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Rack unit preamps instead of 500 series

Discussion in 'Preamps / Channel Strips' started by BobRogers, Mar 27, 2008.

  1. BobRogers

    BobRogers Well-Known Member

    This is a follow-up from a previous post where I was asking questions about 500 series preamps. The good news is that my daughter was accepted to a couple of good colleges and got some good scholarship offers. The bad news is that she is choosing the more expensive of the her top two options (Duquesne's Pappert School of Music) so there is going to be a little belt tightening around here. As far as gear purchases for the studio that means that instead of going for a 500 series rack and starting to fill it this summer, I'm going with the cheaper price per channel option and get an API 3124+. That will give me a pretty solid start and it might be the only major purchase I make this summer.

    However, the next step is a bit hazier. I may want to stay with the 19inch rack units rather than going with the 500 series units, but I want to keep looking within the style of API/Neve inspired pres. Great River and Pacifica make interesting units in the $1K per channel range, but people have also been saying good things about the Langevins. Is the Dual Mono worth looking at, or should I save up for the Dual Vocal? What other units in this style should I be considering?
     
  2. sshack

    sshack Active Member

    Hey Bob. I'm right there with you. I'd love to get some APIs and the lunchbox route seems like a no brainer, but I like the rack too.

    Something that I ran across recently that seems like a viable option is this (scroll down to the middle of the page and look at the pic:

    http://cgi.ebay.com/The-Revolver-Rack-for-500-Series-API-tm-OSA-Purple-BAE_W0QQitemZ310035349115QQihZ021QQcategoryZ3278QQssPageNameZWDVWQQrdZ1QQcmdZViewItem

    I appears that your able to get the best of both worlds...to a certain degree.


    I was struggling for a while about the DVC (and still do), but I opted, for now, to go a different route (UA LA-610) as I reasoned it would be better suited for what I need at this time.

    Best of luck, please keep us informed with what you decide and how it works out.

    /Shack
     
  3. BobRogers

    BobRogers Well-Known Member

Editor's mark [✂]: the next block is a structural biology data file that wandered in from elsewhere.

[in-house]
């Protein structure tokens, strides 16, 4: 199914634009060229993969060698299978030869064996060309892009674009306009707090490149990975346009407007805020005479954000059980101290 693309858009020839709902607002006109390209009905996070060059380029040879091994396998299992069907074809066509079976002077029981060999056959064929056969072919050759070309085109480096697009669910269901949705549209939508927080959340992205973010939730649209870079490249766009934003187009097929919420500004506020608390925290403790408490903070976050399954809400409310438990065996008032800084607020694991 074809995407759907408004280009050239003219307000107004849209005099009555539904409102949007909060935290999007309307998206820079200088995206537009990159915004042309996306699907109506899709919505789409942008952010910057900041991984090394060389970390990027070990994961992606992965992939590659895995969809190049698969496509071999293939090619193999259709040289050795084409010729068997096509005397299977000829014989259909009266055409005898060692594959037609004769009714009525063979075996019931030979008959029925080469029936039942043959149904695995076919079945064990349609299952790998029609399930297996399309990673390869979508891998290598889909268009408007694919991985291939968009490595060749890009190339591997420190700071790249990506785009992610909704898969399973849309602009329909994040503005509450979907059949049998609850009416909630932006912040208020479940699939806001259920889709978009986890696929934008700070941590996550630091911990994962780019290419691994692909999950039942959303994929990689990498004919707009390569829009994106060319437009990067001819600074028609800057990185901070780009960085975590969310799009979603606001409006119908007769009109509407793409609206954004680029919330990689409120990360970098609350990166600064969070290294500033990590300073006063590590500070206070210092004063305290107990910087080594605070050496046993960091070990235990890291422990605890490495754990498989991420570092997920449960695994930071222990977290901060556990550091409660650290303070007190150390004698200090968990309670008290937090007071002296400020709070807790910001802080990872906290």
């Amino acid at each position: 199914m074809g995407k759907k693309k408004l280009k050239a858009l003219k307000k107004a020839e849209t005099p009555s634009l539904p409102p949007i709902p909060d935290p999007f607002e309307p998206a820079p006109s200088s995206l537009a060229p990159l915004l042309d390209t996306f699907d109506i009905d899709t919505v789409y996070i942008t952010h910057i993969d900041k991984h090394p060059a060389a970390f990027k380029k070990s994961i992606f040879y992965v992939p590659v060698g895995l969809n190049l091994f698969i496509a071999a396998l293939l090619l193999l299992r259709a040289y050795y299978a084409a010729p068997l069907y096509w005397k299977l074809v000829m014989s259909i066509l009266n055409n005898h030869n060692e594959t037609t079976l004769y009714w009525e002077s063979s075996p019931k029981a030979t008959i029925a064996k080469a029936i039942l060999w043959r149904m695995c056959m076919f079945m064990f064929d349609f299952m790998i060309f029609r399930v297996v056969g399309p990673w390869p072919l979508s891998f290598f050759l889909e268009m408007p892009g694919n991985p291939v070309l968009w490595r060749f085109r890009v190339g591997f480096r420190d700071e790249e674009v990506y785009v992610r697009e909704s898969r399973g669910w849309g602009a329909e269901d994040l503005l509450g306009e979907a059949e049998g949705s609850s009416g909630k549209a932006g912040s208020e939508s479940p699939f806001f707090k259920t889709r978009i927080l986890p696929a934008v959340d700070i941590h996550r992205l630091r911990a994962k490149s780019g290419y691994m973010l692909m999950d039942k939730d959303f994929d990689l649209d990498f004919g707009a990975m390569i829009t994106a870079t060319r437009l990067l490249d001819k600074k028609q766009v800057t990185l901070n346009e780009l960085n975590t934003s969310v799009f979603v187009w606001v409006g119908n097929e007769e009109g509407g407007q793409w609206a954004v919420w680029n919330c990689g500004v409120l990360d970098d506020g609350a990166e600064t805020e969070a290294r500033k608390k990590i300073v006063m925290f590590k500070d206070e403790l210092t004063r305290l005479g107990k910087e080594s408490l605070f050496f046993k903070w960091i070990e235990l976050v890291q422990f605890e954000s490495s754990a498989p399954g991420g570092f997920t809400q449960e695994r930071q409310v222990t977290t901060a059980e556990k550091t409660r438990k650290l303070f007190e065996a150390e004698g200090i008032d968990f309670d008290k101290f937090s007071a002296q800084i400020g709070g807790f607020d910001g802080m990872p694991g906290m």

The Revolver has a low initial cost, and it might make sense as a space saving device in certain situations. But its cost per channel is high - $150 vs. $70-$80 for the larger 10 or 11 unit racks. I don't think the revolver makes sense for me in the long run. On the other hand, the 3124+ is probably a good buy even if I end up getting a rack of 500 series units down the road. But with the 3124 in hand (assuming it gets in my hand) I'd consider going with 19" units rather than 500 series.
     
  4. Boswell

    Boswell Moderator Distinguished Member

    The only real problem I have with my 3124+ is the settability of the gain trim. If I am recording a multi-set gig with different artists, I have to make VERY careful notes at the soundcheck as to where the gain trims are positioned, and have even resorted to taking digital photos of the knobs. I run mixed racks of API and DAV pre-amps, which I use on a per-instrument basis depending on the sound source and what colour (if any) I want on that channel. The DAVs have stepped gain switches, which makes them a breeze to re-set to previous positions.

    You do have to be a little careful about what you run these pre-amps into. I use them ahead of an Alesis HD24XR, and if I want to drive the APIs hard to get the transformers working nicely, I have to put inline attenuators (12dB) on the output, as the 0dBFS on the HD24XR is only +19dBu.

    You won't regret getting a 3124+ as it sounds lovely on the right material.
     
  5. sshack

    sshack Active Member

    Understood.
    I'd love a 3124+ too, but realistically I don't have the justification for 4 pres on top of what I already have....not now anyway. I've peeked at the A2D.
     
  6. Cucco

    Cucco Distinguished Member

    Duquesne...nice choice! Several of my horn player colleagues chose that route. They don't suck - must be a good school... ;-)

    Anyway -
    I think, to be completely honest, that you're in that horrible pickle right now of having a little bit of money, maybe burning a little hole in the pocket and a real (or heavily perceived) need for new/better gear. I'm in that EXACT boat right now myself. It's a wonderful and awful place to be.

    The 3124+ is a great tool. My ONLY advice (beyond Boz's advice about the output attenuators), would be to consider the MB version which allows you to run a redundant stereo mix at the same time.

    Regarding the Langevin stuff - again, I think it's wonderful. The dual mono pre is the same pre and EQ that's in the DVC. The DVC just adds the ELOP, which rocks. Is it something that's necessary? Nah. I like it a LOT on bass and when used sparingly, it can save a vocal part. The EQ is a thing of magic too - especially for sculpting vocals.

    Have you also considered the Focusrite 428? It's starting to take a downturn on popularity, which doesn't make any sense to me. It's a great, very flexible and amazing sounding pre that's quite affordable. I think it's one of those things where some people find it easy to trash on mid-level gear based solely on the fact that they don't own it and are trying to justify reasons why they don't.


    Anyway - let us know what you decide. Truly, anything in that range is going to be just fine.
     
  7. sshack

    sshack Active Member

    To tag on to Cucco, I just finished up a demo where the engineer used the Focusrite Octopre for our vocals and it sounded surprisingly good. I hear that box getting slammed a lot, so I can imagine the 428 could be a good thing.

    /Shack
     
  8. Cucco

    Cucco Distinguished Member

    Yeah...the OctoPre and the ISA series are two different beasts. The Platinum range is "usable." That being said, they generally have a decent amount of headroom prior to clipping and overall a non-offensive sound. However, if you drive them hard, they start to collapse pretty quickly and get gritty and bright with a somewhat artificial sounding low end.